I have posted about this in the past, and I am sure I will post about it again at some point. I just can't seem to wrap my mind around it.
There seems to be general consensus among the middle-aged to elderly age group of women who are care partners to husbands with PD that had they known their spouses would be stricken with PD, they would not have married them. Certainly not all of them feel this way, but I have come across a large number that do. In fact, most of the ones I have met feel this way. While I don't fault or judge anyone their own feelings, I can not fathom that I could ever feel this way. I can understand how, at that point in the disease, they would feel overwhelmed and burned out. Their husbands are in the later stages of PD and can do very little, if anything, for themselves. For me, this begs the question: would I be willing to trade places with them in exchange for more time with Keith?
I know a lady who has been married for over 30 years. They were blessed with a happy marriage, two children and several grandchildren. Her husband is now completely disabled and she has said to me several times that she wishes she had never married the man. Her words, not mine.
Could I trade places with her? Would I be willing to give up less time with Keith, who is slowly progressing but still in pretty good health, for more time with him, even though it would mean his health would be far worse?
I admit that I have thought many times of doing so, if it were possible. It is no secret that Keith and I have time working hard against us. I am often envious of these same women because they have had an entire lifetime with their husbands. They have raised their children together, seen them grow into productive adults. They have held their grandchildren, planned retirement; they've have lived a full life together. They have something Keith and I may never have - a pre-PD marriage. It seems so sad to want to throw it all away because of a few years of bad health. Those long years of good health are very tempting, though.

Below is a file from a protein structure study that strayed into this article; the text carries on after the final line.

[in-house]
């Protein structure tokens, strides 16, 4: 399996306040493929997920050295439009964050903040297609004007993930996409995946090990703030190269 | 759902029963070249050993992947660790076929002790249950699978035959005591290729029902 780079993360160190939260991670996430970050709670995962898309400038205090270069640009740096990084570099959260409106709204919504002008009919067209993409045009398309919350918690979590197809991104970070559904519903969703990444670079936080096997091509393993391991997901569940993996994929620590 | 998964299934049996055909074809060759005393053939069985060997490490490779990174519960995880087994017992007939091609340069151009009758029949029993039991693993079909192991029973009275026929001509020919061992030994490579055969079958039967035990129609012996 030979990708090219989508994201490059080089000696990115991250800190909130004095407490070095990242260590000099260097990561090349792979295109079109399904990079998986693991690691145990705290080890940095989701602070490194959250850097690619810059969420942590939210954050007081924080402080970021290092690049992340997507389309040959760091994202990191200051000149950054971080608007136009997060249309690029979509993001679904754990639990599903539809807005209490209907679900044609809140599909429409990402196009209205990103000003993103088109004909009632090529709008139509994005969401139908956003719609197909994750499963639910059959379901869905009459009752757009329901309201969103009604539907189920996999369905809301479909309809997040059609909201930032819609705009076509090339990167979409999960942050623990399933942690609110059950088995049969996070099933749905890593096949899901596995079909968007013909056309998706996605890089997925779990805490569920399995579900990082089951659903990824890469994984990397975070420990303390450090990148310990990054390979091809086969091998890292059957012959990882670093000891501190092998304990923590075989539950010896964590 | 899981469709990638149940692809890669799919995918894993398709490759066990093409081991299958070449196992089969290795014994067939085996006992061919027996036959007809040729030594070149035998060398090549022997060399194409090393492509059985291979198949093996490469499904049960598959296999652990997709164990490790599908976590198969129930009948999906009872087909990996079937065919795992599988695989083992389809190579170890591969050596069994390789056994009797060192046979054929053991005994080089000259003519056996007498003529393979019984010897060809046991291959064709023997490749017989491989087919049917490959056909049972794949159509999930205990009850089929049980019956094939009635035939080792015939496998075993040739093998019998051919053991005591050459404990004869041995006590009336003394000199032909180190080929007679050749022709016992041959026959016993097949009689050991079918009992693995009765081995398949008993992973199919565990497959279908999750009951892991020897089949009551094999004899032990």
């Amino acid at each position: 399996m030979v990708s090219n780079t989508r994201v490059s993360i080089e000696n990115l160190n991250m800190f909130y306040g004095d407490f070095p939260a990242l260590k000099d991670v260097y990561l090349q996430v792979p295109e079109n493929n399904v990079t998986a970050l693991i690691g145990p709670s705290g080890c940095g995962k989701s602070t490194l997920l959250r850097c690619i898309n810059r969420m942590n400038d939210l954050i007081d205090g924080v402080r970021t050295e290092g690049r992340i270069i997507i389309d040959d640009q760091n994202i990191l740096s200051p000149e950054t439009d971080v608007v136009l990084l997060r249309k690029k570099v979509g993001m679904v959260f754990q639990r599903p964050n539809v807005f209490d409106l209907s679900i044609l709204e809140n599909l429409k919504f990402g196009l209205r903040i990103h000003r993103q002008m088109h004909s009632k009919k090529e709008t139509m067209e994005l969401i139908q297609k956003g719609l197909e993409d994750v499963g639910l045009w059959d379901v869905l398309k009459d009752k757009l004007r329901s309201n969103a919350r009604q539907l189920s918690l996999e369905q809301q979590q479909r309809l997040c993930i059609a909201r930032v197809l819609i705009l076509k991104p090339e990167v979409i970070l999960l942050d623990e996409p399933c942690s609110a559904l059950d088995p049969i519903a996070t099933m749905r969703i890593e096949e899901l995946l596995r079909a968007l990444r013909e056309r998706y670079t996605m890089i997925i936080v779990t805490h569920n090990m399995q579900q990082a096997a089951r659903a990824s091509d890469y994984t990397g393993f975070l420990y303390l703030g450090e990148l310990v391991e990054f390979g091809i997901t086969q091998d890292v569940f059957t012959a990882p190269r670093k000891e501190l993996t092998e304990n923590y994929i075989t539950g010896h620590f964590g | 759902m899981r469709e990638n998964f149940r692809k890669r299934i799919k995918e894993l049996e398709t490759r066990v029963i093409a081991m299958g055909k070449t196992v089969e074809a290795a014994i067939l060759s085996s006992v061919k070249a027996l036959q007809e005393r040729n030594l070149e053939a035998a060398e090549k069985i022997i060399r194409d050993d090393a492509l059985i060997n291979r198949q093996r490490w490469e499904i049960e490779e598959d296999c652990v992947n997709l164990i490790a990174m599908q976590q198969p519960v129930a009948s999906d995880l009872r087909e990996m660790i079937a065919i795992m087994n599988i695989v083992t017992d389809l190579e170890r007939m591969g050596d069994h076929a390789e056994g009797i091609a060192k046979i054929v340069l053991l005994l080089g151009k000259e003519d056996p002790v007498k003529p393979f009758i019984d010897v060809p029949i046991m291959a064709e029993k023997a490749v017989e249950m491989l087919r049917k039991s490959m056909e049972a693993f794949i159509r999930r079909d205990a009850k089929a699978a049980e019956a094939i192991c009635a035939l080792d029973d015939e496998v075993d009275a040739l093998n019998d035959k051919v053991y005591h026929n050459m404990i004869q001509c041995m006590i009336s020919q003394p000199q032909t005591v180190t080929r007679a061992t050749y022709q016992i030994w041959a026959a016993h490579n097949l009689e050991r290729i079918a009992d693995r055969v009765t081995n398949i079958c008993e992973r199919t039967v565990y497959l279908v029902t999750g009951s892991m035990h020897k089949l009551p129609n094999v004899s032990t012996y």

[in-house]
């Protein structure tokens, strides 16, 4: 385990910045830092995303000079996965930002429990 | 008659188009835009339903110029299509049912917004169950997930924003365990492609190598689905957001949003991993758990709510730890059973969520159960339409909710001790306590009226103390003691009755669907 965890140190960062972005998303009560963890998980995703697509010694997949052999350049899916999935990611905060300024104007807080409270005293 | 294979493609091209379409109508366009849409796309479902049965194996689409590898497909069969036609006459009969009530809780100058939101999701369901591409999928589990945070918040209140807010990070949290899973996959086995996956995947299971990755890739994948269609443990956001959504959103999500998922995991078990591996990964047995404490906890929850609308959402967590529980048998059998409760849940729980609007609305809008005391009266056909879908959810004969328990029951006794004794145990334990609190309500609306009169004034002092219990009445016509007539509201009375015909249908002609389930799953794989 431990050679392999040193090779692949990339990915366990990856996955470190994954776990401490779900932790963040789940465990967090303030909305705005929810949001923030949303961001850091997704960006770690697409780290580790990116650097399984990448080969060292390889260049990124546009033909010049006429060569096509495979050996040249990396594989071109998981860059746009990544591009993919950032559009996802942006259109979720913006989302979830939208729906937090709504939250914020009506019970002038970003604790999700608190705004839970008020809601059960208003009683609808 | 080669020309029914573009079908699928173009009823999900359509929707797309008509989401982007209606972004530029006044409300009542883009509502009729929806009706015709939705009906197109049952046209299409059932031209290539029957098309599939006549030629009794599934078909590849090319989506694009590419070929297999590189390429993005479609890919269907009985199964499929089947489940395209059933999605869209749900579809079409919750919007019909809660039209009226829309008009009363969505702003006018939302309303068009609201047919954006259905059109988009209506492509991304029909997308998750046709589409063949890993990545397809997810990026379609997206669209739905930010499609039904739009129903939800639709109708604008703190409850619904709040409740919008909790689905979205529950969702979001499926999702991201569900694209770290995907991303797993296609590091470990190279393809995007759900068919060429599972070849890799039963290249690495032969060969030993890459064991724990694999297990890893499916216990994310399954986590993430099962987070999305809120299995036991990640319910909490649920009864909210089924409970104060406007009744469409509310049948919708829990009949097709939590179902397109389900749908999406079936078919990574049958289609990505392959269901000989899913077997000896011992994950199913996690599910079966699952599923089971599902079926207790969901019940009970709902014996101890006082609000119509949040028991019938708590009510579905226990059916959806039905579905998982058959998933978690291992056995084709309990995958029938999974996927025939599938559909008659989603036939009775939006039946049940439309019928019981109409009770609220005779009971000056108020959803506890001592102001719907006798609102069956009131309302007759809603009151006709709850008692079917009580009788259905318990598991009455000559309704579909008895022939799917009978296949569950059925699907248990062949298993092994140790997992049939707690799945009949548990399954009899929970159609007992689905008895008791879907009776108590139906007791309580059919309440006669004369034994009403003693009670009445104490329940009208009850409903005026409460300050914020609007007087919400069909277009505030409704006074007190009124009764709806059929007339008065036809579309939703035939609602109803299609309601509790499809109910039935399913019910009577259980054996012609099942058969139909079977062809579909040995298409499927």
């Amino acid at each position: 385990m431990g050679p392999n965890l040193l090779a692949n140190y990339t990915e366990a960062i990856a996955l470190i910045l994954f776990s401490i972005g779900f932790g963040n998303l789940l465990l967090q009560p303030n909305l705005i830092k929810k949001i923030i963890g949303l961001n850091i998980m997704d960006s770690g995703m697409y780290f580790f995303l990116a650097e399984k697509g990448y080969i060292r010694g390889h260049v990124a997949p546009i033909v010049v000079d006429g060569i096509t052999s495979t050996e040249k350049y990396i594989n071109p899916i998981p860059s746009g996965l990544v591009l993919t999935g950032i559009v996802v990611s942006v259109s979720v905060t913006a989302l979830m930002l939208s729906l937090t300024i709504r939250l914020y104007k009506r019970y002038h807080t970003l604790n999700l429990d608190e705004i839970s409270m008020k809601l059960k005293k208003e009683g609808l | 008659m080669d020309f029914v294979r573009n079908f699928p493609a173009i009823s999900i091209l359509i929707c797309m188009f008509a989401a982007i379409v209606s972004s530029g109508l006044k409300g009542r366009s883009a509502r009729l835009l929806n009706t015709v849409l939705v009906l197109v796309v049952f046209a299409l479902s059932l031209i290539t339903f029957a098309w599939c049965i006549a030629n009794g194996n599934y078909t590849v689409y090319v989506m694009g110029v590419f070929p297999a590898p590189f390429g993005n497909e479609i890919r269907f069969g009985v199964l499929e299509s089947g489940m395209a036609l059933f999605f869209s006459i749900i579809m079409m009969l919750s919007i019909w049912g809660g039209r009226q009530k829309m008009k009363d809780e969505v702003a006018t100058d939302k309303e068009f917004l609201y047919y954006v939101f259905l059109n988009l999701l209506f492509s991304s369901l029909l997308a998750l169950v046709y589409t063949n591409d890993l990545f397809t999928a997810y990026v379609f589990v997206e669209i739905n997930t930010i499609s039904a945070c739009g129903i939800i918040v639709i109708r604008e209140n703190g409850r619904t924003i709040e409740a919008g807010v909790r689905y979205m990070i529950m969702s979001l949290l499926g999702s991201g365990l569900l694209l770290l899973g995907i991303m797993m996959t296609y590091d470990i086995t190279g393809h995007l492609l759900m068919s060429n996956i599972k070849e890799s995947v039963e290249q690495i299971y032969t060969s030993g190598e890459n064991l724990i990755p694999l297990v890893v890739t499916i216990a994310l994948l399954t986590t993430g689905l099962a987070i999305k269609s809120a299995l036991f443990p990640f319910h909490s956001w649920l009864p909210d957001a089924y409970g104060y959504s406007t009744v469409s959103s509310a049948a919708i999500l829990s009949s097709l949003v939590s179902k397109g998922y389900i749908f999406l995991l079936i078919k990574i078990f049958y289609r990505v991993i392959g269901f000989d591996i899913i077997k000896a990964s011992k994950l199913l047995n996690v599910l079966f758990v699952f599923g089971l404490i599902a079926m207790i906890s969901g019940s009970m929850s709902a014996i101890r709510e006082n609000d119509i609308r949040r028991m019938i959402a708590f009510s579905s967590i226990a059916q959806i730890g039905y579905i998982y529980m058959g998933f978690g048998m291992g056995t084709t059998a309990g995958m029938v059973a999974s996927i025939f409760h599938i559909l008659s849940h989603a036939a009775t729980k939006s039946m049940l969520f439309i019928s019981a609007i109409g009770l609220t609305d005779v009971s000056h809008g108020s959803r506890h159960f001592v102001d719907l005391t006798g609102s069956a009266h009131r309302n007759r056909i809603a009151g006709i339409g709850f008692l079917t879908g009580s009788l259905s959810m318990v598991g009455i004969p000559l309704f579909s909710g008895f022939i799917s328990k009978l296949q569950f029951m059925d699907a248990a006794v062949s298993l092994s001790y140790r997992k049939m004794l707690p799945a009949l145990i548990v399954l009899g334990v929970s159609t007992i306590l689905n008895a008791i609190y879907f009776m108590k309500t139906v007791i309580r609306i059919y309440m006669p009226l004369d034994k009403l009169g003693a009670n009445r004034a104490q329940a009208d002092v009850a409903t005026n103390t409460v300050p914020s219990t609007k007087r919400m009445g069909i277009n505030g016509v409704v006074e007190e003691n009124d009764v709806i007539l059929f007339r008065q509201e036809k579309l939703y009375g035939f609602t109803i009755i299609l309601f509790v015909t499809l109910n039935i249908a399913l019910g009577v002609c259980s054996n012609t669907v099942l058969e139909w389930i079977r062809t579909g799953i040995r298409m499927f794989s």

But I have had something they will never know - foresight. Now, I'm sure at this stage of the disease they know what to expect. But what about in the very beginning, when they were blindsided by the diagnosis of PD? Would they have preferred to know ahead of time, as I did, what to expect? Would they be better able to deal with PD had they had more time to prepare? We can only speculate about how we might feel given a certain situation, but I suspect these women would have run in leaps and bounds away from their prospective husbands had they known what was to come. I, on the other hand, am eternally grateful for the advantage of knowing in advance about PD. Keith did not choose to get PD, but in a way, I did. I chose PD. I chose to marry and have children with a man suffering from Parkinson's Disease. If knowledge is power, then I definitely have the upper-hand, because that power has not only prepared me for what is to come, but it has helped me to realize how precious our lives together really are. So as much as I would like more time with Keith, more healthy time with him, I have chosen this life, and I wouldn't change it for anything.